polymer.  There may, however, still be a small amount of residual lignin present. 

 Cellulose acetate (CA) membrane filters are one of the lowest protein binding filters available. They will generally have greater throughput with proteinaceous solutions when compared to other membrane filters. CA membrane filters are ideal for filtration of protein and enzyme solutions, tissue culture media and serums, biological fluids, and similar applications where maximum recovery of protein is critical.
CA membranes are manufactured with an integral nonwoven polyester support layer resulting in a dimensionally stable strong membrane that is easier to handle and resistant to curling. The filters have superior resistance to tearing and can withstand steam sterilization up to 135°C. They are suitable for use at elevated temperatures.
CA membranes are hydrophilic and readily wet in water and aqueous solutions. They have good chemical resistance and can be used with low molecular weight alcohols. 

Top 3 Questions:

Ceramic membranes are composed of a matrix of zirconium oxide and titanium dioxide. These rigid, inert inorganic filters have superior chemical and thermal resistance. They can be operated at temperatures that would destroy conventional polymer membranes, up to 350°C. These attributes are uniquely suited to applications where the filters are subjected to repeated regeneration with chemical and high temperature cleanings.

The ceramic membrane filters are only available with 47mm and 90mm diameters. You may want to consider other inorganic membranes, such as alumina oxide or silver, for applications requiring different diameters.

The ceramic membrane disk filters are considerably thicker
than conventional membrane disk filters and will not fit in conventional disk
filter holders.  The ceramic membrane disk
filters must be used with the specially designed holders offered at

Top 3 Questions:

MCE membranes feature fast flow rates, a high protein binding capacity, and great thermal stability, making them a staple for many environmental and biological laboratories. Furthermore, they are available as presterilized, individually wrapped membranes, and can include a gridded pattern for quantifying microbial growth.

Unfortunately, in most instances, we are unable to supply the MCE membrane filters with custom diameters. Please inquire with your Sterlitech sales representative about alternatives.

Sterile mixed cellulose esters (MCE) membrane filters are used in vast quantities for microbiological studies across many industries and are manufactured in very high volumes to accommodate this demand.  Economies of scale and process automation allow the sterile MCE membrane filters to be offered at lower pack costs compared to non-sterile MCE membrane filters.  Non-sterile MCE filters are used much less frequently, necessitating less efficient, smaller volume manufacturing runs and packaging methods.  Consequently, the non-sterile MCE membrane filters have intrinsically greater manufacturing costs and must be offered at higher prices.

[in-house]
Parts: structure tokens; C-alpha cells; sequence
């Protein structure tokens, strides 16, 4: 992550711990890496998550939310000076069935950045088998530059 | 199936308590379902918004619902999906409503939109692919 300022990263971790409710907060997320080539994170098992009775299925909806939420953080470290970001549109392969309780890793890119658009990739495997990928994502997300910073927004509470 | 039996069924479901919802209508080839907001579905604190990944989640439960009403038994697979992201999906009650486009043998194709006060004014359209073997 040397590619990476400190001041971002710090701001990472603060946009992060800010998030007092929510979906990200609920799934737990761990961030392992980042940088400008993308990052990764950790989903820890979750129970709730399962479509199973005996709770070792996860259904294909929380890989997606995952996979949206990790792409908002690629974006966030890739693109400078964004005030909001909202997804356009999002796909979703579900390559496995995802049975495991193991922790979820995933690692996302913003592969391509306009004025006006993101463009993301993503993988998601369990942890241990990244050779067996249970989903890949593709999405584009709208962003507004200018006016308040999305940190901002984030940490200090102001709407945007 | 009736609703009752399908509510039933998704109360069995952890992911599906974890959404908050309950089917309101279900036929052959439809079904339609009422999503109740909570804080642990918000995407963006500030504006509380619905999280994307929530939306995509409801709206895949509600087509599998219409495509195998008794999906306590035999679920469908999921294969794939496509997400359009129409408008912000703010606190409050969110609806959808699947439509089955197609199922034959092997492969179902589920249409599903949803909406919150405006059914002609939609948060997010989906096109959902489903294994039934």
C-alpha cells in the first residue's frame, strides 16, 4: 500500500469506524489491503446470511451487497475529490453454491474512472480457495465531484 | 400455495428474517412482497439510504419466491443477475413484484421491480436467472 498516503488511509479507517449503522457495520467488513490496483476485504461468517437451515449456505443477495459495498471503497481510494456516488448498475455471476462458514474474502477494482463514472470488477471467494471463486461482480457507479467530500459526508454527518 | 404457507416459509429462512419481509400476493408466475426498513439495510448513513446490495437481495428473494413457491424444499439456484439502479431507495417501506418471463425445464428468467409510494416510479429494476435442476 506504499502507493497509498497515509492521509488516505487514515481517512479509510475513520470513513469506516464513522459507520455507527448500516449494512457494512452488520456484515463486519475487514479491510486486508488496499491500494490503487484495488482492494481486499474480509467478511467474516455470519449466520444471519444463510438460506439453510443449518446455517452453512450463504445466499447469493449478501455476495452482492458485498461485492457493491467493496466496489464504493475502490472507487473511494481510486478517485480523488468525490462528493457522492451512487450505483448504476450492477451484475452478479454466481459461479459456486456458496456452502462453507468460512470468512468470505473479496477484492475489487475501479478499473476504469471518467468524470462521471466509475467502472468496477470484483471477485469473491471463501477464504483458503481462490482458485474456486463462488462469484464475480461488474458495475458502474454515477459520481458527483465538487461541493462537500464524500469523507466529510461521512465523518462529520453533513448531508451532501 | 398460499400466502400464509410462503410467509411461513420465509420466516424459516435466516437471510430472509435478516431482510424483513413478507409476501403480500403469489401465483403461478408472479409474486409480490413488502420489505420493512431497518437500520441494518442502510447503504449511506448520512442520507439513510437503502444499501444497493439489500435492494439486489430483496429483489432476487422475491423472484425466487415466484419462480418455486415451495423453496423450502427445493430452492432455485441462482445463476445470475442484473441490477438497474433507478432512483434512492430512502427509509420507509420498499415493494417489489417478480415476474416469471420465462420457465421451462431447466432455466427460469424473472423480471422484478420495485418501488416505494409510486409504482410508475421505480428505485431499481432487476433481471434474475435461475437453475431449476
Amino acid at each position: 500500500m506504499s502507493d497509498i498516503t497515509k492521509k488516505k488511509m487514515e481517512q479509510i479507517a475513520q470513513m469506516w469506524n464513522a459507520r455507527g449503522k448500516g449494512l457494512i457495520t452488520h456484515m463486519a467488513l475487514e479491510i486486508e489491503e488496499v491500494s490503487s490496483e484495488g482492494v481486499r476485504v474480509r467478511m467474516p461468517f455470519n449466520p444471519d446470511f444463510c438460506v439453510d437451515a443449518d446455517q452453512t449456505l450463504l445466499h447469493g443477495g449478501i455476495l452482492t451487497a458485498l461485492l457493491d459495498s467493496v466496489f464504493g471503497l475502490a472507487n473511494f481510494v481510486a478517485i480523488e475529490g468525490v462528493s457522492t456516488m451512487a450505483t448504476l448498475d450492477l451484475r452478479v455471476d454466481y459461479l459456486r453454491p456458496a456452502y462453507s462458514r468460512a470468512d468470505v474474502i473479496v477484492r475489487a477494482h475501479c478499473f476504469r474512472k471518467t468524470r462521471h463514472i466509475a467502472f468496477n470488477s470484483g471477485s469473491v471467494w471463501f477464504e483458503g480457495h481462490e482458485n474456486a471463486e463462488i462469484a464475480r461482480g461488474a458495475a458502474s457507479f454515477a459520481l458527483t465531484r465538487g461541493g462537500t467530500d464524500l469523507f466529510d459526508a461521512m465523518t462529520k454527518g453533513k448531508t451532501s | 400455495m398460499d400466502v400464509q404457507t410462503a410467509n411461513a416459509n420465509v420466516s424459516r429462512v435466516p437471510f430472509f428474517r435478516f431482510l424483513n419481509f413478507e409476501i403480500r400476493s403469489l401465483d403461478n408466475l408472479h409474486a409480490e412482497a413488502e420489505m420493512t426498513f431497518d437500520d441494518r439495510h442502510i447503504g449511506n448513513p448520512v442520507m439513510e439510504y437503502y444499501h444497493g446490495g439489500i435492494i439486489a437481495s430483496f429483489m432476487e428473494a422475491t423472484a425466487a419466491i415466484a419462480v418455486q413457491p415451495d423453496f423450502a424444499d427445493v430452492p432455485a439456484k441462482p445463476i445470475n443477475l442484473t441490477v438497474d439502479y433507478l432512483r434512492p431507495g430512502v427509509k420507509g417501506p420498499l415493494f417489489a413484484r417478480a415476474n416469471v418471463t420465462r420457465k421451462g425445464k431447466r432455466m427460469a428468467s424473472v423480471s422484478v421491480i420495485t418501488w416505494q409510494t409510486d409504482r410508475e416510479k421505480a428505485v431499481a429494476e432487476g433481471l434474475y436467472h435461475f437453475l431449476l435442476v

Top 3 Questions:

Nylon Membranes exhibit high protein binding, solvent resistance, and dimensional stability due to support by inert polyester.

The Sterlitech nylon membrane filters are constructed of nylon 66 polymer. Nylon 66 in inherently hydrophilic, nontoxic, and has good resistance to organic solvents. These membrane filters also have an integral nonwoven polyester (polyethylene terephthalate) support layer. When evaluating application compatibility, both materials should be considered.

Polycrylonitrile (PAN)

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Top 3 Questions:

PAN Membranes combine excellent selectivity, high flow rates and low pressure requirements for use. 

The polyacrylonitrile (PAN) membrane filters are absolute rated at 0.2µm and are bacterially retentive with typical 6 log reduction value (LRV). This level of retention can be expected to meet EPA standards for safe drinking water with respect to microorganisms. It is important to realize that the integrity of the combined filter holder and disk filter assembly must be considered in critical applications.

Top 3 Questions:

PEEK Membranes exhibit outstanding resistance to almost any known organic solvent, as they consist of pure PEEK (no sulfonation or similar). 

The polyether ether ketone (PEEK) membrane filters are hydrophobic. However, they tend to have lower water entry pressures than other common hydrophobic membrane filters such as PTFE, polypropylene, and polyvinylidene difluoride (PVDF).

Yes, the polyether ether ketone (PEEK) membrane filters may be purchased with diameters other than 25 and 47mm.  Please contact to inquire about availability and pricing.



Top 3 Questions:

PES Membranes are low protein binding, PES membrane filters are ideal for tissue culture media sterilization, life science and microbiology fluid applications. 

The polyethersulfone (PES) membrane filters have asymmetrical pore structure. The pore structure varies within the thickness of the membrane such that the largest openings occur on one side and the smallest openings occur on the opposite side. When viewing the membrane with reflected light at low incidence angles, each side has a somewhat different visual appearance. The side with the largest pores will appear more dull or matte than the side with the smallest pores. With a little bit of experience, most users can easily identify the sides. For optimal throughput, the PES membrane filters should be oriented so that side with the largest pores (the duller side) is facing upstream. For applications involving microscopic analyses of captured particles or microbes, the user may choose to orient the filter so that the side with the smallest pores (the shinier side) is facing upstream. This orientation may reduce throughput but it improves the likelihood of capturing particles of interest on the surface of the membrane instead of within the pore structure.